The Latest Challenge on Patient Rights and Safety in Limited Healthcare During COVID-19

AUTHORS

Jasna Karacic ORCID 1 , 2 , *

1 International Council of the Patient Ombudsman©, Bruxelles, Belgium

2 Patient Right Unit of UNESCO Chair in Evidence-based Medicine, Cochrane Croatia, University of Split School of Medicine, Split, Croatia

How to Cite: Karacic J. The Latest Challenge on Patient Rights and Safety in Limited Healthcare During COVID-19. Jundishapur J Chronic Dis Care.In Press(In Press):e114501. doi: 10.5812/jjcdc.114501.

ARTICLE INFORMATION

Jundishapur Journal of Chronic Disease Care: In Press (In Press); e114501
Published Online: July 13, 2021
Article Type: Discussion
Received: March 22, 2021
Revised: April 17, 2021
Accepted: May 21, 2021
Uncorrected Proof scheduled for 10 (3)
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Abstract

Universal health coverage guarantees access for all people to healthcare services. Global public health policy has a strong focus on patients with chronic diseases, but despite the clinical differences across people with certain medical conditions, all of these chronic states represent unique concerns for every patient at the personal level as coronavirus disease affects their follow-up care. The novel coronavirus pandemic has raised significant concerns among healthcare professionals for the patients because worldwide health authorities put hospitals on lockdown by providing only emergency treatment and surgery. On the frontline, the COVID-19 evokes anxieties and fears in, and more than ever before, health professionals need to protect and defend the fundamental rights and safety of their patients now. This article indicates that we need to find the best response of the hospital care management for patients with chronic diseases without allocating other important diseases and keep the patient informed on the risks and the needs of certain medical behavior. International Council of the Patient Ombudsman© has a strong consensus on improving the communication to follow universal source control by diplomatic relations to provide non-COVID-19 clinical care during the pandemic.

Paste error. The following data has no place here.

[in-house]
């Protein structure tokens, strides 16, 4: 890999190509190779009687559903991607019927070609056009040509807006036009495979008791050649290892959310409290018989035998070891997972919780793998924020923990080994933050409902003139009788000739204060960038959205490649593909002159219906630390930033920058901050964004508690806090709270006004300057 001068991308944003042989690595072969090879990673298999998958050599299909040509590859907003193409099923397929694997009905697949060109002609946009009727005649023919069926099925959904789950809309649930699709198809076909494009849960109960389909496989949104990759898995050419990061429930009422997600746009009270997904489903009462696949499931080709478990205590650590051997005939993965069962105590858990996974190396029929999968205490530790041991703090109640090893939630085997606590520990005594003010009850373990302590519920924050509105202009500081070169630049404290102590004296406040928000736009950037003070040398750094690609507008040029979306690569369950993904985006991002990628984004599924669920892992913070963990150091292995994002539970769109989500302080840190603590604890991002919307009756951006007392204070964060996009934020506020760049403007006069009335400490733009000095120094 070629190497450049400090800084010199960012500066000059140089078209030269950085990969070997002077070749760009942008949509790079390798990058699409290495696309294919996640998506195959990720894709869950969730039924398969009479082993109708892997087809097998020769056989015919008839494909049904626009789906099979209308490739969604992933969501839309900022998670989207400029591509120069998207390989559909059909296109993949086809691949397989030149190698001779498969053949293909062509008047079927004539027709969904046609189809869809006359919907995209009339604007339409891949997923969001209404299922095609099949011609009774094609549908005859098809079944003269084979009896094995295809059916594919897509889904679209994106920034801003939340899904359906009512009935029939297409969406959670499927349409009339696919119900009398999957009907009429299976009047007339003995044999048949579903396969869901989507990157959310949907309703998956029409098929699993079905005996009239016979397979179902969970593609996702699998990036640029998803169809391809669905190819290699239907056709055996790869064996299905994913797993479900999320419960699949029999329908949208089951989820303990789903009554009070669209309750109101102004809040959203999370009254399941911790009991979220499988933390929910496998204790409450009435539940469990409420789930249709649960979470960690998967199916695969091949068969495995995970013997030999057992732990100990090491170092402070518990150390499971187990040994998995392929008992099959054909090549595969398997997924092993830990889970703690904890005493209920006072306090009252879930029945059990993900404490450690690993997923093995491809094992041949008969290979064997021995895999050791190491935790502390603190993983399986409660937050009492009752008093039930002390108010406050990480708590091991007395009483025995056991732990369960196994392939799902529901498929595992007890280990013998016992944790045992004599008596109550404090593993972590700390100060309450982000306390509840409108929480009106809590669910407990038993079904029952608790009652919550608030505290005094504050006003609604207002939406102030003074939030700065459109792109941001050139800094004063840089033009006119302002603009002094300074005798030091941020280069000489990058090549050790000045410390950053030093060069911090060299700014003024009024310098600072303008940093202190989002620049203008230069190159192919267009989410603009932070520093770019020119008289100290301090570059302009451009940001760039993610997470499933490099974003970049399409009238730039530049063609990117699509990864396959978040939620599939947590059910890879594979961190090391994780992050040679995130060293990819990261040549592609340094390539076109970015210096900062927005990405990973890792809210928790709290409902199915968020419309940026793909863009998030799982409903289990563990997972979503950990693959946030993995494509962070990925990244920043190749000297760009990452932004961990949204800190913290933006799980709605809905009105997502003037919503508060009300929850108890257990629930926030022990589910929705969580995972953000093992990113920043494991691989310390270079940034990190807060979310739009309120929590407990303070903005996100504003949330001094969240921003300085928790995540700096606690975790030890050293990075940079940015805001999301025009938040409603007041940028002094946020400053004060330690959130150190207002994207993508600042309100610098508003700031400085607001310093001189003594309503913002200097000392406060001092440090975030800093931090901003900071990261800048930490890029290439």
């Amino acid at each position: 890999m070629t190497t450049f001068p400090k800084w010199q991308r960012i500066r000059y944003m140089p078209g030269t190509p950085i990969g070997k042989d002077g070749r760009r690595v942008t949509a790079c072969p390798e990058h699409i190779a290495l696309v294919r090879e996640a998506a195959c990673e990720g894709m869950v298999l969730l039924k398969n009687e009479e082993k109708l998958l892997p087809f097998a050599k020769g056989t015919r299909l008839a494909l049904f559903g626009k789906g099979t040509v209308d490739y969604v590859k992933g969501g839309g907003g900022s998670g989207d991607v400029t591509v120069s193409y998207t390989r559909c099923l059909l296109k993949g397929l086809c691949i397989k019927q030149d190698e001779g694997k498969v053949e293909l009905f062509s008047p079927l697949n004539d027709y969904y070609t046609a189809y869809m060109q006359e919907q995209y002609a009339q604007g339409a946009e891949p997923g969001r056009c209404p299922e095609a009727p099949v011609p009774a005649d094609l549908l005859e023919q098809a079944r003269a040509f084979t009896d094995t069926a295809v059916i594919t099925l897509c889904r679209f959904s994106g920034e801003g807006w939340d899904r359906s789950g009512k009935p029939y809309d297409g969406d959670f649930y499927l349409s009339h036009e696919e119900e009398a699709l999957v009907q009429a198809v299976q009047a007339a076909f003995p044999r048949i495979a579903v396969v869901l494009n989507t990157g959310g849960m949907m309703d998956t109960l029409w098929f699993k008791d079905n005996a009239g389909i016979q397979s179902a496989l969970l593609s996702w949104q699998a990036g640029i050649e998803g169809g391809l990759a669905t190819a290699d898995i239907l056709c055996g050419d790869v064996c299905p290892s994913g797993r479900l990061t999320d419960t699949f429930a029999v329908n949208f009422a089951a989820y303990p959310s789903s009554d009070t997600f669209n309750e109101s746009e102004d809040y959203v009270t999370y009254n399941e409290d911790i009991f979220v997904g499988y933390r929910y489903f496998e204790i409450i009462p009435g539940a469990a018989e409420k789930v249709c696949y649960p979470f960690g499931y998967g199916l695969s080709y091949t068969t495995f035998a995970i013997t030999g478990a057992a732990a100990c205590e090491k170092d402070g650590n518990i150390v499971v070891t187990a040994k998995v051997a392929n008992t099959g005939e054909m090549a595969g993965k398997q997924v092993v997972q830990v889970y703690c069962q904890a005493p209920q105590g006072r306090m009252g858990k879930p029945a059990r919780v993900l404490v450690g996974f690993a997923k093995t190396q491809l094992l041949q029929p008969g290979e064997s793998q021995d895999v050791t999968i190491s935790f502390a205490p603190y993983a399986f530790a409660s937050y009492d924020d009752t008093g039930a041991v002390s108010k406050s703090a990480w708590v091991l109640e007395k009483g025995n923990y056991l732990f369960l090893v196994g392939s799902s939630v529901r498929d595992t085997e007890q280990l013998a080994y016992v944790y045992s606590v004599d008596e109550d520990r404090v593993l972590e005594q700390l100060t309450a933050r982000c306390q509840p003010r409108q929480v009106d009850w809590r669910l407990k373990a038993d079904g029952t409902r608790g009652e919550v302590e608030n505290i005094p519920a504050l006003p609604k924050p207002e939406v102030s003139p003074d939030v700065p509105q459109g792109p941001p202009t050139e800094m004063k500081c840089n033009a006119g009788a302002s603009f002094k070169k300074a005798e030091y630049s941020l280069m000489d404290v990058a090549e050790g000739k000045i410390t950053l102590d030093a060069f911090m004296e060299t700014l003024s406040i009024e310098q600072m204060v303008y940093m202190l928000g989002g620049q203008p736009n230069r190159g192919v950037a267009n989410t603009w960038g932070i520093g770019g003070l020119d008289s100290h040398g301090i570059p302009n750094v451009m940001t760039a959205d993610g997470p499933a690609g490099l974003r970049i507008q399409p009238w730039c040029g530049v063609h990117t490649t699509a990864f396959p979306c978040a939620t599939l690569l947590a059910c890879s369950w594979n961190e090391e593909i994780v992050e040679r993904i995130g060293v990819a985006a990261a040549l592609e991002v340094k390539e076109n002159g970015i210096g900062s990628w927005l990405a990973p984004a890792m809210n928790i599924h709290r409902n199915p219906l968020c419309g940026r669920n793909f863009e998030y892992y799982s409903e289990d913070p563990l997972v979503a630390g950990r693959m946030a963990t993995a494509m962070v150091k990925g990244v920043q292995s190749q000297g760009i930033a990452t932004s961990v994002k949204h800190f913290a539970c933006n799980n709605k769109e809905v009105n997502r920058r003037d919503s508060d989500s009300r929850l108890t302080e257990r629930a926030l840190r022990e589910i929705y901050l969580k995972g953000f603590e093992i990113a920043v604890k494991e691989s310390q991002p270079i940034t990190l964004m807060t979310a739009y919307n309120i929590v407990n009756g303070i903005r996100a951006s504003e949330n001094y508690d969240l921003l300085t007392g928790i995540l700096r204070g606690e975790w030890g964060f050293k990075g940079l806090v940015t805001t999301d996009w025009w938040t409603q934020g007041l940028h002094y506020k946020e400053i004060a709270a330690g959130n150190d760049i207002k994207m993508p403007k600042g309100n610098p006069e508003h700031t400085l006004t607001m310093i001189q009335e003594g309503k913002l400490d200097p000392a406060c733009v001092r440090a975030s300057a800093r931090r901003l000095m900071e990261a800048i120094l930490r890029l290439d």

1. Introduction

Universal health coverage is an effective tool for achieving health as a fundamental human right, which depends on countries' governments and insurance purposes regarding the alarming levels of disease severity. Global public health policies relying on the United Nations' Sustainable Development Goals strongly focus on patients with chronic diseases to enhance population-based prevention and chronic illness management (1).

Despite these goals and the clinical differences across individuals with certain medical conditions, all of these chronic states represent unique concerns for every patient at the personal level as coronavirus disease affects their follow-up care.

The COVID-19 pandemic is upending the healthcare system in the profession, and a human relationship, as well as the possibility that other viruses will represent a universal threat, soon looks real (2).

2. Arguments

2.1. What Does Mean Inadequate Access to Healthcare in Patients with Chronic Diseases?

The management of patients with chronic disease during the COVID-19 has laid bare long-ignored risks, including inadequate access to healthcare, a breach in social protection, and organizational inequalities.

Therefore, the significance of accessible public health shows the crucial issue of strong health systems and preparedness for emergencies (3).

Worldwide, health authorities put hospitals on lockdown by providing only emergency treatment and surgery (4). At present, medical doctors deal with the dilemmas of performing or postponing the already scheduled process, the decision on which depends on the actual situation in hospitals. Building on the undisputed success of material modeling of the epidemiology and control of COVID-19 requires focusing on the evolution of a more comprehensive framework that captures the role of the underlying carriers of disease risks (5).

The guideline process is not clear, but it could be scary since nobody knows what to do as a health crisis overshadows a non-COVID-19 patient.

The novel coronavirus pandemic has affected and will continue to affect the world, and it is critical to take measures to limit virus spread rapidly by developing therapeutic solutions that can be used on a large scale (6).

Patients face highly controversial interventions in their treatment and also accomplished restrictions in visiting dying relatives, leading the basic rights severely to be impaired. Furthermore, we call attention to the legitimate concerns regarding the potential for the violation of patient rights because this protection should always be the first point out.